Id. (Ziegler, C.J., dissenting). For these reasons, we reject Kayla’s argument that the error at issue in this appeal was structural and therefore not subject to a harmless error analysis.
If may strike a reader as odd that the court of appeals relies on a dissent for its reasoning, since “[a] dissent is what the law is not.” State v. Perry, 181 Wis. 2d 43, 49, 510 N.W.2d 722 (Ct. App. 1993). However, as we discussed in our post on M.W., and as the court of appeals itself explains in a footnote (¶34 n.8), the majority in M.W. didn’t address harmless error. That’s because the posture of the case made the issue presented so narrow it would have been inappropriate for the court to reach out and decide the issue, as Justice Hagedorn’s concurrence in M.W. clearly and succinctly points out. Justice Hagedorn also expressed the opinion that not all D.J.W. errors are the same and that there was “some force” to the argument that some, if not all, of such errors could be harmless, though a decision should wait till the right case appears. M.W., 2022 WI 40, ¶¶40-43 (Hagedorn, J., concurring). With no binding majority decision on the issue in M.W., the court of appeals is free to come to its own conclusion. As to whether its conclusion matters, see below.
The court of appeals also agrees that any error in this case was harmless, for two reasons:
- D.J.W. involved a challenge to the sufficiency of the evidence, and that context was “critical” to D.J.W.‘s reasoning because the requirement was imposed to help ensure the “soundness” of the circuit court’s decision and take the “guesswork” out of appellate review of the sufficiency of the evidence. In the absence of a sufficiency challenge, it can’t be argued the circuit court’s failure to refer to the specific standard contributed to the outcome or affected Kayla’s rights. (¶¶36-37, (citing D.J.W., 391 Wis. 2d 231, ¶¶43-45)).
- The record in this case clearly shows the circuit court applied § 51.20(1)(a)2.d. and the evidence provides ample support for a finding of dangerousness under that standard. (¶¶38-42).
How much does this decision matter? It’s not published (or publishable), so it’s not binding, though it is citable for persuasive value. § 809.23(1)(b)4. and (3)(b). Yet it’s not clear this issue will come up very often in the future. The extension hearing in this case was in July 2020 (¶5), shortly after D.J.W. was issued (April 2020). There were a flurry of appeals based on D.J.W. errors in commitment hearings conducted in the several months following D.J.W., presumably because it took some time for the decision’s requirement to fully percolate through the trial court system. But since D.J.W. the mandatory circuit court form recommitment order has been changed to require the circuit court to specify a standard of dangerousness that the person will satisfy if treatment is withdrawn. So if circuit courts use the form (as they’re supposed to under § 807.001(1)), the incidence of D.J.W. errors should be vanishingly small and there’ll be little to no need to decide whether such an error was harmless in a particular case.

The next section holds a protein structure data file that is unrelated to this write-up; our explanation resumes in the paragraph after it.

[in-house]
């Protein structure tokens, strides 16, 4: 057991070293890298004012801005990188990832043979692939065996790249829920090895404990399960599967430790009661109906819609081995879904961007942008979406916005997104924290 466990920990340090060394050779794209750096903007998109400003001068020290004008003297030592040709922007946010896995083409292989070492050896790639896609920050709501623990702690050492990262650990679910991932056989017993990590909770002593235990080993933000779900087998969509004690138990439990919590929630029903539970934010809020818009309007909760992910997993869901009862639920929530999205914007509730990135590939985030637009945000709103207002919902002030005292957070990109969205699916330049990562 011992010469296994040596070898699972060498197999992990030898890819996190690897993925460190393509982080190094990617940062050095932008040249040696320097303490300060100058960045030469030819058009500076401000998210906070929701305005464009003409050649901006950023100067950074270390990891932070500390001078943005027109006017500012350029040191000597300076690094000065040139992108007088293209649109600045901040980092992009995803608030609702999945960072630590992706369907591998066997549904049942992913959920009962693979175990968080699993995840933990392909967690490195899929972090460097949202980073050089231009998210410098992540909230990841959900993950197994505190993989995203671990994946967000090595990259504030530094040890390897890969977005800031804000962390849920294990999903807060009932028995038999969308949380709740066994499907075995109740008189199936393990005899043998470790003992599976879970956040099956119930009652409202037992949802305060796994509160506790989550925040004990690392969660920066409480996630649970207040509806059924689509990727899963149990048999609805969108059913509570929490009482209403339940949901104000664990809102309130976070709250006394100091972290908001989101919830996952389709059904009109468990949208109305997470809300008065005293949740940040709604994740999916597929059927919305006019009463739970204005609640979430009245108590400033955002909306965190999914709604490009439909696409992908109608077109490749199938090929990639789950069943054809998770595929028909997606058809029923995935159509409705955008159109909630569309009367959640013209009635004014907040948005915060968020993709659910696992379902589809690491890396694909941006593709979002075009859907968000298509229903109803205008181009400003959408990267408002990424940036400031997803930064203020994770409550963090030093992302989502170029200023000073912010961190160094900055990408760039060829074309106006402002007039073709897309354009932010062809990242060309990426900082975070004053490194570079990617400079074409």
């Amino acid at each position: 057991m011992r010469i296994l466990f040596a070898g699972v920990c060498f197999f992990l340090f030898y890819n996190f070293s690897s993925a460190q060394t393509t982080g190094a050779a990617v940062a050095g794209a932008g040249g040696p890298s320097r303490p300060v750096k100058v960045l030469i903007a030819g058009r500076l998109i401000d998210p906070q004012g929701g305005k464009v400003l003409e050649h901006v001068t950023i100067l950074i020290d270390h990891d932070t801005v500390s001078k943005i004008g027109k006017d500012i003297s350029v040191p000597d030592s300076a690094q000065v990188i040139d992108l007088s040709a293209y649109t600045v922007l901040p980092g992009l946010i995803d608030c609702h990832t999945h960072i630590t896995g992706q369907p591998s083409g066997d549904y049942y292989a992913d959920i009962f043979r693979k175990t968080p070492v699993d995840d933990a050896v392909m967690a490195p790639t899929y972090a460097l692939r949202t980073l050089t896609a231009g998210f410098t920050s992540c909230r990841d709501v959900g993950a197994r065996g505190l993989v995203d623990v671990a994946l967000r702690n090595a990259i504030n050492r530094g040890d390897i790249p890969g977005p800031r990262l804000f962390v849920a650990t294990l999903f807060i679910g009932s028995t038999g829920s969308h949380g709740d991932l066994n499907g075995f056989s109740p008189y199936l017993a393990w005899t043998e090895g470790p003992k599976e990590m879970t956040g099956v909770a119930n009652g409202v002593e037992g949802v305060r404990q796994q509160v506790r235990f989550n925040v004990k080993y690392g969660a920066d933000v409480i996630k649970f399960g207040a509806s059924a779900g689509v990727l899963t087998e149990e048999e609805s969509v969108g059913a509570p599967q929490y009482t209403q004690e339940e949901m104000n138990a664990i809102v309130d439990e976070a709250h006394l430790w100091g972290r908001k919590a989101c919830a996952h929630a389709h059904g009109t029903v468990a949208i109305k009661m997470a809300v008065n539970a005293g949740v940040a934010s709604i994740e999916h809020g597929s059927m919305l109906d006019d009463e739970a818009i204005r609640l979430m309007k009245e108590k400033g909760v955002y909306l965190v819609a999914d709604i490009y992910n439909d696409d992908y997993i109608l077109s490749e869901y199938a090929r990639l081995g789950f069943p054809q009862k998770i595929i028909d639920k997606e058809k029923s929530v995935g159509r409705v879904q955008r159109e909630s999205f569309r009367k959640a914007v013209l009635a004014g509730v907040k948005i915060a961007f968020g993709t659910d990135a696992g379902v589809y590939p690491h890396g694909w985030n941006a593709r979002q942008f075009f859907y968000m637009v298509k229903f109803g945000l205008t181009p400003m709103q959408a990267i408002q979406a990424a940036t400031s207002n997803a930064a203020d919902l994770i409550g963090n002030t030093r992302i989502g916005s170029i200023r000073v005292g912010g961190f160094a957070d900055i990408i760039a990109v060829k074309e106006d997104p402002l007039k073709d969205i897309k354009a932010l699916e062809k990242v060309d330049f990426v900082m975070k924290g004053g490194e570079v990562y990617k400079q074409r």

Sharp-eyed readers might also be asking why, if this is an appeal about a 12-month extension order (¶19) issued in July 2020, the case isn’t moot. The answer to that is provided by another recent supreme court decision, Sauk County v. S.A.M., 2022 WI 46, which held an appeal from an expired commitment order isn’t moot because of the continuing collateral consequences of liability for the cost of care and the commitment order’s firearms ban. (¶¶20-24).